How to Repair Damaged Feathers
Parrots may take up to a year to renew their flight feathers and some like the larger macaws and cockatoos may even take up to two years before molting. Molting allows a bird to regrow any clipped feathers, but a clipped bird may have its feathers prone to damage as its new blood feathers grow down.
These bold feathers need the protection of full-length neighboring feathers to avoid being damaged. When blood feathers are broken, the bleeding can be profuse and painful.
Most parrots have about ten primary feathers that are attached to the “hand” and 12 secondary flight feathers along the “forearm”. The primaries are used for propulsion during takeoff, and they can be used as brakes with a reverse thrust action on landing and (with the tail) help in steering. The airfoil shape of these feathers provides free lift as air passes over them.
The rate at which the bird’s main wing and tail feathers grow is about 3 – 4 mm per day and some typical long primary feather in a gray or Amazon can take about 40 days to grow down. The bird may molt two or three flight feathers at a time on each wing.
If a bird has been clipped, it is best to repair the wings quickly without delay especially for immature birds. This is important because these young birds require good and healthy wings to learn how to fly in their initial months, although they can be a bit clumsy at the start.
There are two ways to repair damaged feathers. You can either go to the avian vets who can repair the bird’s damaged feathers and quickly restore flight or follow the simple steps below by your own.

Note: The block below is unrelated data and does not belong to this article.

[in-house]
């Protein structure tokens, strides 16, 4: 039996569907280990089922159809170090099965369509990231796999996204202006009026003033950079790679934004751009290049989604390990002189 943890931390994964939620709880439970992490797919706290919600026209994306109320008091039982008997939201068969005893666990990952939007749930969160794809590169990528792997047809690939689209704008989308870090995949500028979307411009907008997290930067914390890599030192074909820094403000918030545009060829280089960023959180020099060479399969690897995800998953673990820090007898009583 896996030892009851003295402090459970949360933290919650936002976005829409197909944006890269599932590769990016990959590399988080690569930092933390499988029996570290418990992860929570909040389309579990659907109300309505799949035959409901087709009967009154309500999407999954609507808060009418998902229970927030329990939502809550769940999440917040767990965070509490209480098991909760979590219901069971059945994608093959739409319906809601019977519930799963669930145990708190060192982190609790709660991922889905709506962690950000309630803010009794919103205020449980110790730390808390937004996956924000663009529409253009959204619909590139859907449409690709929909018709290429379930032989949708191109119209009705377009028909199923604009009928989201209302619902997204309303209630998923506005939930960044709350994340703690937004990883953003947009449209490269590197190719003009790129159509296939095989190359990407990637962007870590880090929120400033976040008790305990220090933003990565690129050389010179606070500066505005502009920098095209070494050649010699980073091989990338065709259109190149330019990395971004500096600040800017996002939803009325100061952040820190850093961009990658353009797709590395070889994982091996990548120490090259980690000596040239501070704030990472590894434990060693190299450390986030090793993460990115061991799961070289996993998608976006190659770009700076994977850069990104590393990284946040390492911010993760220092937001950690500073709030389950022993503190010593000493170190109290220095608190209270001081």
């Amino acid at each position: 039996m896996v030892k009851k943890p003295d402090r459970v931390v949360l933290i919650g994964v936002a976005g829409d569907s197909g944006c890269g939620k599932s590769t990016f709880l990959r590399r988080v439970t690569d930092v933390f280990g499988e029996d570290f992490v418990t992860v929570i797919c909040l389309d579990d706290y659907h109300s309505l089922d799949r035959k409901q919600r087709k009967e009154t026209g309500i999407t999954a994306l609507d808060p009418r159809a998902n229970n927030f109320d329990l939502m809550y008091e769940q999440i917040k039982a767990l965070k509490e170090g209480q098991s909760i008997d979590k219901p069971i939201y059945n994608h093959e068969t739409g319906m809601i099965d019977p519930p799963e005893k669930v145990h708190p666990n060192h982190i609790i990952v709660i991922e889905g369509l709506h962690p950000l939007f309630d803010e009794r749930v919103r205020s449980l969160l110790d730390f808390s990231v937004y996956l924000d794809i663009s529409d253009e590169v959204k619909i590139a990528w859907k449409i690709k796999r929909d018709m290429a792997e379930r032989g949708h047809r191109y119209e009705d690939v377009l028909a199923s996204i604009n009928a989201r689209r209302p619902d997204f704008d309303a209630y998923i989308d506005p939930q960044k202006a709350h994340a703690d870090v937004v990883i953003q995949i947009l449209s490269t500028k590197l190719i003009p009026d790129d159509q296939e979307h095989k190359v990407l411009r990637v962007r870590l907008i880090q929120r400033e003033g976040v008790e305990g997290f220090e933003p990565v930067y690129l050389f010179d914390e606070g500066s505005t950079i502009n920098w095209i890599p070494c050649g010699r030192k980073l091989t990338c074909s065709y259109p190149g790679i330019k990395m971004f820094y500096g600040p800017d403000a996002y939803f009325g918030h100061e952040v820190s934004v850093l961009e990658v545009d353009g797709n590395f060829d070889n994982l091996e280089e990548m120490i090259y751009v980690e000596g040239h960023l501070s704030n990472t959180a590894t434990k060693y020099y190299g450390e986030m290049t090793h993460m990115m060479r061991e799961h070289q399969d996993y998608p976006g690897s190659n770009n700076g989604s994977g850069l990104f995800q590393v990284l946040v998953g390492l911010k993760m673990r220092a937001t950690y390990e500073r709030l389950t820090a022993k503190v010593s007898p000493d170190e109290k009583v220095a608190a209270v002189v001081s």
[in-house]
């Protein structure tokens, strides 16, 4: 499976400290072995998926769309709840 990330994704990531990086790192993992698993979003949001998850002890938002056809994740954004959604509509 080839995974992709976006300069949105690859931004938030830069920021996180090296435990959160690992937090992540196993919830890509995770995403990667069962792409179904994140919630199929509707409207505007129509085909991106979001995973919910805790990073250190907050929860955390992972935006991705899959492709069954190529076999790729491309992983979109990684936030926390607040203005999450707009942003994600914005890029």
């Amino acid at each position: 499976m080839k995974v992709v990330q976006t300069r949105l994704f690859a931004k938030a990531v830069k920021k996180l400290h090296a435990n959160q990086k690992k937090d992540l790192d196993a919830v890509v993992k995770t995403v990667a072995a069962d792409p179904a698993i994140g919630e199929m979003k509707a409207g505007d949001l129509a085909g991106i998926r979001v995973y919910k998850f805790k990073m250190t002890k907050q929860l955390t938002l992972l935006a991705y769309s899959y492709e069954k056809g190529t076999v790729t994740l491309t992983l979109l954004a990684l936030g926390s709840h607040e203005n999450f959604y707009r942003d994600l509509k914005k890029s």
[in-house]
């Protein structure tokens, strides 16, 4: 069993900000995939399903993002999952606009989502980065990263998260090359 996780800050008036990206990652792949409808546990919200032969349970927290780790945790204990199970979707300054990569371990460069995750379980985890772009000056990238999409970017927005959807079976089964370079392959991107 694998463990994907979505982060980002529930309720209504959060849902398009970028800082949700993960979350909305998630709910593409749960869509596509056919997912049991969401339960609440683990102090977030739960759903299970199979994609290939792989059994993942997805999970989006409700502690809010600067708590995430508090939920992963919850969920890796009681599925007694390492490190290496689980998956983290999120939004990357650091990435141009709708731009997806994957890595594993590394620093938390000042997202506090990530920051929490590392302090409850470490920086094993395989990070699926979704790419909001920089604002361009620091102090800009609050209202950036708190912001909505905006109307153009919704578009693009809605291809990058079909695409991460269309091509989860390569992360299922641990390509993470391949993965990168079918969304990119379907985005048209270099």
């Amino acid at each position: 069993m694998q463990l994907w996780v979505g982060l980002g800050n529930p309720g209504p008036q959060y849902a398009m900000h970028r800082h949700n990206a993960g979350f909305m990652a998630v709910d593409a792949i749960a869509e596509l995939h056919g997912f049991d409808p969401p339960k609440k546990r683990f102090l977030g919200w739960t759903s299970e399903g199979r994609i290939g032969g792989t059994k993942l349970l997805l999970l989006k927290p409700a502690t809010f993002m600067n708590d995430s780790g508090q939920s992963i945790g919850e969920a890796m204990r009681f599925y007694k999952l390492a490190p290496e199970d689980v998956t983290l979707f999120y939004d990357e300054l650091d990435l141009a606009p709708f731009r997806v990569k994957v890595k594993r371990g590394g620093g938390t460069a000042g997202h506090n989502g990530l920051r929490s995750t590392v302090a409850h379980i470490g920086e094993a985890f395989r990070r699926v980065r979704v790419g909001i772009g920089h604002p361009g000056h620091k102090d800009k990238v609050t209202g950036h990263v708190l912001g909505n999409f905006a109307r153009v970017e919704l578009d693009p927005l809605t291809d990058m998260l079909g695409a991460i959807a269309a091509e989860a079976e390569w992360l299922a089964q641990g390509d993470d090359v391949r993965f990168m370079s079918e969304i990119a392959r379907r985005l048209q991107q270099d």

If you are intending to repair your bird’s feathers on your own, you can use the donor feathers from the same species to get it splinted (imped) back on, or remove the damaged feathers using anesthetic and allow it to regrow on its own.
To repair damaged feathers on your own, follow these simple steps:
Step 1: Prepare a feather for imping onto a clipped bird’s wing.
Step 2: Remove part of the shaft of the donor feather.
Step 3: Prepare a small bamboo splint.
Step 4: Insert half of the splint and glue into the hollow shaft of the donor feather.
Step 5: Splint the donor feather onto the stump of a feather on the bird’s clipped wing.
If you wish to let the bird feathers to regrow by molting, rather than imping or pulling, it means that the bird may not be able to fly for up to a year. During this time there is also a risk of the bird damaging its blood feathers as they grow down.
This is something you must consider because it is important for a bird to take flight as part of their normal behavioral repertoire and exercise, and which you should encourage in order for them to be active and also to prevent other complicated problems such as frustration, anxiety, nervousness and self-plucking if this flight is denied of them.
Source by Wilfred Tan